09-21-19: The Woman on the Beach (1947)
    09-28-19: The Harder They Fall (1956)
    10-05-19: The Bribe (1949)
    10-12-19: Clash By Night (1952)
    10-19-19: This Gun For Hire (1942)
    10-26-19: A Woman's Secret (1949)
    11-02-19: Sweet Smell of Success (1957)
    11-09-19: Johnny Eager (1941)
    11-16-19: The Hitch-Hiker (1953)
    11-23-19: Kansas City Confidential (1952)
    11-30-19: The Mask of Dimitrios (1944)
    12-07-19: Berlin Express (1948)
    12-14-19: Criss Cross (1949)
    12-21-19: I Died a Thousand Times (1955)
    12-28-19: Repeat Performance (1947)
    01-04-20: The Big Sleep (1946)
    01-11-20: The Captive City (1952)
    01-18-20: The Big Night (1951)

    http://noiralley.tcm.com/images/pages/schedule/TCM-00125_NoirAlley-Schedule.pdf

    The following link has all of the Noir Showings since their launch.

    https://letterboxd.com/maxvayne/list/turner-classic-movies-noir-alley-hosted-by/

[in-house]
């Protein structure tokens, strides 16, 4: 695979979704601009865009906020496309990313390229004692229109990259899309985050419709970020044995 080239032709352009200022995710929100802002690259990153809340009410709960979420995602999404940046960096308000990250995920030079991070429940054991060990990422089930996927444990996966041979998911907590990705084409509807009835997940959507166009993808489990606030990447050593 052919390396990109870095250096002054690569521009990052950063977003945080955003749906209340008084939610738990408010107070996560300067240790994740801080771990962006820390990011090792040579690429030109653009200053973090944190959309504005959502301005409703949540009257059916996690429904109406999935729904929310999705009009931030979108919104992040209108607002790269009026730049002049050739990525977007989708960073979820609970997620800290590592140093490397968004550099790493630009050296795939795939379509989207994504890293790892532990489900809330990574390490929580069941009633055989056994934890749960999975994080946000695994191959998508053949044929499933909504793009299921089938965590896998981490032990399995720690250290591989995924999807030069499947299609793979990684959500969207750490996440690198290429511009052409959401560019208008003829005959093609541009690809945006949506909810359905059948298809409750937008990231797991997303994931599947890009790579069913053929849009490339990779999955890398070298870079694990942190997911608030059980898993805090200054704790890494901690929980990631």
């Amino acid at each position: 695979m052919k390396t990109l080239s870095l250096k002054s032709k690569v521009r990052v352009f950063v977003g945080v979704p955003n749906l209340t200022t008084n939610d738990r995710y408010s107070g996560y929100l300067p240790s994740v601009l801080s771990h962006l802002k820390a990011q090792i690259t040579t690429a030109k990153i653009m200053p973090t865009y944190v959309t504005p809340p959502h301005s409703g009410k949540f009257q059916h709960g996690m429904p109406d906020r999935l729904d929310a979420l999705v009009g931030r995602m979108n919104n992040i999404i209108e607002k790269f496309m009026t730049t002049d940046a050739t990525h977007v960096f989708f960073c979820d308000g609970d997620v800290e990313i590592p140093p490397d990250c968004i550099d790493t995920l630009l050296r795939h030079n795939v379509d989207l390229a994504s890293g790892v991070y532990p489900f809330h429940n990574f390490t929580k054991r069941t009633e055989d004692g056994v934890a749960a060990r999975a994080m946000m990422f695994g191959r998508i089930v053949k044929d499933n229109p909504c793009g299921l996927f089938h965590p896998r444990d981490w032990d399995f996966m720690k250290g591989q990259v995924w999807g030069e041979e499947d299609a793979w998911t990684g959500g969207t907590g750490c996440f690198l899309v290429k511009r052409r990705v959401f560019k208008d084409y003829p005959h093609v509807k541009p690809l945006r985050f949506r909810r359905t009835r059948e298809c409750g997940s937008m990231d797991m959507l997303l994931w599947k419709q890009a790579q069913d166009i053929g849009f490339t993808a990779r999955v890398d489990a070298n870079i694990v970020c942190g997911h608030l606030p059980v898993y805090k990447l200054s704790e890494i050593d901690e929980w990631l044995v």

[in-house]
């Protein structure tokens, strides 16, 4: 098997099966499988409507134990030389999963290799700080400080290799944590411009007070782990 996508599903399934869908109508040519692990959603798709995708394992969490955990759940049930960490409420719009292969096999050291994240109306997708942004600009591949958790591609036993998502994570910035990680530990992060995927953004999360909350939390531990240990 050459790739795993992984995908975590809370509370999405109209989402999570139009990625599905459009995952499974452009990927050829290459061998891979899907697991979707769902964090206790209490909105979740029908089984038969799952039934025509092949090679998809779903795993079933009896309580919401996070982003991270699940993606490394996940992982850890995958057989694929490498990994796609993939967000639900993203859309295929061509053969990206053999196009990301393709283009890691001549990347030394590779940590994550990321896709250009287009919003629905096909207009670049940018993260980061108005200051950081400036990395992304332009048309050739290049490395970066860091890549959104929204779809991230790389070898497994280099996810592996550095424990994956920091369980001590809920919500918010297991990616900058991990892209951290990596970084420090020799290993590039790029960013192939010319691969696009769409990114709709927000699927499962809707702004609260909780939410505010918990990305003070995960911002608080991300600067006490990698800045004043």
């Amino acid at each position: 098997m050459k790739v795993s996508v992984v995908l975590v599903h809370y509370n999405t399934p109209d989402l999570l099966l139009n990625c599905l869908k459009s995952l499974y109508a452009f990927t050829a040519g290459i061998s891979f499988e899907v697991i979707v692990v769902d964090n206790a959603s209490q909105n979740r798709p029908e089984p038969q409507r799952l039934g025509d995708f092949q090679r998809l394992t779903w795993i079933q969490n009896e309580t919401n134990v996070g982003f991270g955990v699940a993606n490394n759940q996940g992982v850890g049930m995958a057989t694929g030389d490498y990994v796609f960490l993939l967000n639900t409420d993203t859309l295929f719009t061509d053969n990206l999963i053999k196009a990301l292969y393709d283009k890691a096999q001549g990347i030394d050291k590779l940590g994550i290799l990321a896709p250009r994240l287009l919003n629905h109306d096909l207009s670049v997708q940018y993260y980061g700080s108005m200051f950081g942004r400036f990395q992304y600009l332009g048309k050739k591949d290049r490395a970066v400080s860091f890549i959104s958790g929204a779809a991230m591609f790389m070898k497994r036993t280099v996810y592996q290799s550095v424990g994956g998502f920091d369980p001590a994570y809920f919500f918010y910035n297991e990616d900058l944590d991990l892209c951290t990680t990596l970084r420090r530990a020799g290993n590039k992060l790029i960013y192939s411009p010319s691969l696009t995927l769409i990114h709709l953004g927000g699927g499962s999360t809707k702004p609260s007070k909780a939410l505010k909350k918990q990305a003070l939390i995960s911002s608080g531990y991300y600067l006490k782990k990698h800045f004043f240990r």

12. Robert Crawford

    Robert Crawford Moderator
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    I watched "Sands of Iwo Jima" again. It's one of those films that I have memorized because of so many prior viewings. One of my favorite scenes in the film is the one in Julie Bishop's apartment. That wasn't always the case, but the older I got, the more appreciated the context of that film sequence that started off in a bar and ending in that apartment. The following dialogue kind of places context for me. A really good film and one of Wayne's best acting performances.

    The second film I watched today was "Flags of Our Fathers". A great film that leaves me crying throughout its run time. Eastwood did an excellent job directing this film as well as "Letters from Iwo Jima".